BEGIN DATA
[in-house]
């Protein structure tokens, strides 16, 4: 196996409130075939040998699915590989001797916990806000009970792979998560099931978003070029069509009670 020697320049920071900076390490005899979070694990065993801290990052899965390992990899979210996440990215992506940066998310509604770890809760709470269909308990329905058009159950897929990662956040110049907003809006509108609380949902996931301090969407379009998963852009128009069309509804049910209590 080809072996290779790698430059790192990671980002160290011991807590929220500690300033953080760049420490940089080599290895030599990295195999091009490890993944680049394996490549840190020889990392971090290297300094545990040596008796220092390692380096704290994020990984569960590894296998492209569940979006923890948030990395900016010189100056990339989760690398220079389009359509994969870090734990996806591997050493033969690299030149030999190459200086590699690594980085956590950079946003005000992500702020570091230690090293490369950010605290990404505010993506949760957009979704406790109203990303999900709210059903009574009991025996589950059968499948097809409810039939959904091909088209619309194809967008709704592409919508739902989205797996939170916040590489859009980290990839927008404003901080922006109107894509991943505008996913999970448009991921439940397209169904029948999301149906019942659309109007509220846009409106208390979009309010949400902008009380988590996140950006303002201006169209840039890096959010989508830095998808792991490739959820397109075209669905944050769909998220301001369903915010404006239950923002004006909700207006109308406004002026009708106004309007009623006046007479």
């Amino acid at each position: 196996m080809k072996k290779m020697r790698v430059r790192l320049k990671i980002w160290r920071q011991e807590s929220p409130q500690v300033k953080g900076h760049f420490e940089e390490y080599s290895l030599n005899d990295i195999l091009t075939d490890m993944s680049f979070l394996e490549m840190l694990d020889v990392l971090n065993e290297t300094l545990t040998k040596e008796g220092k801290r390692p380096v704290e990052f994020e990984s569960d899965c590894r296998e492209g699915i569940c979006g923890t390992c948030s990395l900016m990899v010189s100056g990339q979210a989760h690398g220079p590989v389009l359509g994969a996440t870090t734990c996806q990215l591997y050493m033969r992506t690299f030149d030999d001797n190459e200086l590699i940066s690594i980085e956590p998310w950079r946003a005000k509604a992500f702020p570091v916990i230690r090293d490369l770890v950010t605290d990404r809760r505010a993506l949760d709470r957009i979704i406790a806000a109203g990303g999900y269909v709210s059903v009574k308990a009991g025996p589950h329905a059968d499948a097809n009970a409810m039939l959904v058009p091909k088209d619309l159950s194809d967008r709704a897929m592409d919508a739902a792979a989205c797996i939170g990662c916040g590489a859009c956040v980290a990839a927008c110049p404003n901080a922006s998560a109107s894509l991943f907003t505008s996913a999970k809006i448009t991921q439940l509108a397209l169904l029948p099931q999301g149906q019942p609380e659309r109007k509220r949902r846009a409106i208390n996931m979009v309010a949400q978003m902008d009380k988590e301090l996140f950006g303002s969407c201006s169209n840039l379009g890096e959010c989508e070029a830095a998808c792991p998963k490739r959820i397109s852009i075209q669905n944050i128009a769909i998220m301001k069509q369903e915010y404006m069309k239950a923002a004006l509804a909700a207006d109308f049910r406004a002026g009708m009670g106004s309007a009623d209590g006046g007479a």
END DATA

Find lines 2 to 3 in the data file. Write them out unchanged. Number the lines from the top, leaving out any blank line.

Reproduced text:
């Protein structure tokens, strides 16, 4: 196996409130075939040998699915590989001797916990806000009970792979998560099931978003070029069509009670 020697320049920071900076390490005899979070694990065993801290990052899965390992990899979210996440990215992506940066998310509604770890809760709470269909308990329905058009159950897929990662956040110049907003809006509108609380949902996931301090969407379009998963852009128009069309509804049910209590 080809072996290779790698430059790192990671980002160290011991807590929220500690300033953080760049420490940089080599290895030599990295195999091009490890993944680049394996490549840190020889990392971090290297300094545990040596008796220092390692380096704290994020990984569960590894296998492209569940979006923890948030990395900016010189100056990339989760690398220079389009359509994969870090734990996806591997050493033969690299030149030999190459200086590699690594980085956590950079946003005000992500702020570091230690090293490369950010605290990404505010993506949760957009979704406790109203990303999900709210059903009574009991025996589950059968499948097809409810039939959904091909088209619309194809967008709704592409919508739902989205797996939170916040590489859009980290990839927008404003901080922006109107894509991943505008996913999970448009991921439940397209169904029948999301149906019942659309109007509220846009409106208390979009309010949400902008009380988590996140950006303002201006169209840039890096959010989508830095998808792991490739959820397109075209669905944050769909998220301001369903915010404006239950923002004006909700207006109308406004002026009708106004309007009623006046007479």
């Amino acid at each position: 196996m080809k072996k290779m020697r790698v430059r790192l320049k990671i980002w160290r920071q011991e807590s929220p409130q500690v300033k953080g900076h760049f420490e940089e390490y080599s290895l030599n005899d990295i195999l091009t075939d490890m993944s680049f979070l394996e490549m840190l694990d020889v990392l971090n065993e290297t300094l545990t040998k040596e008796g220092k801290r390692p380096v704290e990052f994020e990984s569960d899965c590894r296998e492209g699915i569940c979006g923890t390992c948030s990395l900016m990899v010189s100056g990339q979210a989760h690398g220079p590989v389009l359509g994969a996440t870090t734990c996806q990215l591997y050493m033969r992506t690299f030149d030999d001797n190459e200086l590699i940066s690594i980085e956590p998310w950079r946003a005000k509604a992500f702020p570091v916990i230690r090293d490369l770890v950010t605290d990404r809760r505010a993506l949760d709470r957009i979704i406790a806000a109203g990303g999900y269909v709210s059903v009574k308990a009991g025996p589950h329905a059968d499948a097809n009970a409810m039939l959904v058009p091909k088209d619309l159950s194809d967008r709704a897929m592409d919508a739902a792979a989205c797996i939170g990662c916040g590489a859009c956040v980290a990839a927008c110049p404003n901080a922006s998560a109107s894509l991943f907003t505008s996913a999970k809006i448009t991921q439940l509108a397209l169904l029948p099931q999301g149906q019942p609380e659309r109007k509220r949902r846009a409106i208390n996931m979009v309010a949400q978003m902008d009380k988590e301090l996140f950006g303002s969407c201006s169209n840039l379009g890096e959010c989508e070029a830095a998808c792991p998963k490739r959820i397109s852009i075209q669905n944050i128009a769909i998220m301001k069509q369903e915010y404006m069309k239950a923002a004006l509804a909700a207006d109308f049910r406004a002026g009708m009670g106004s309007a009623d209590g006046g007479a």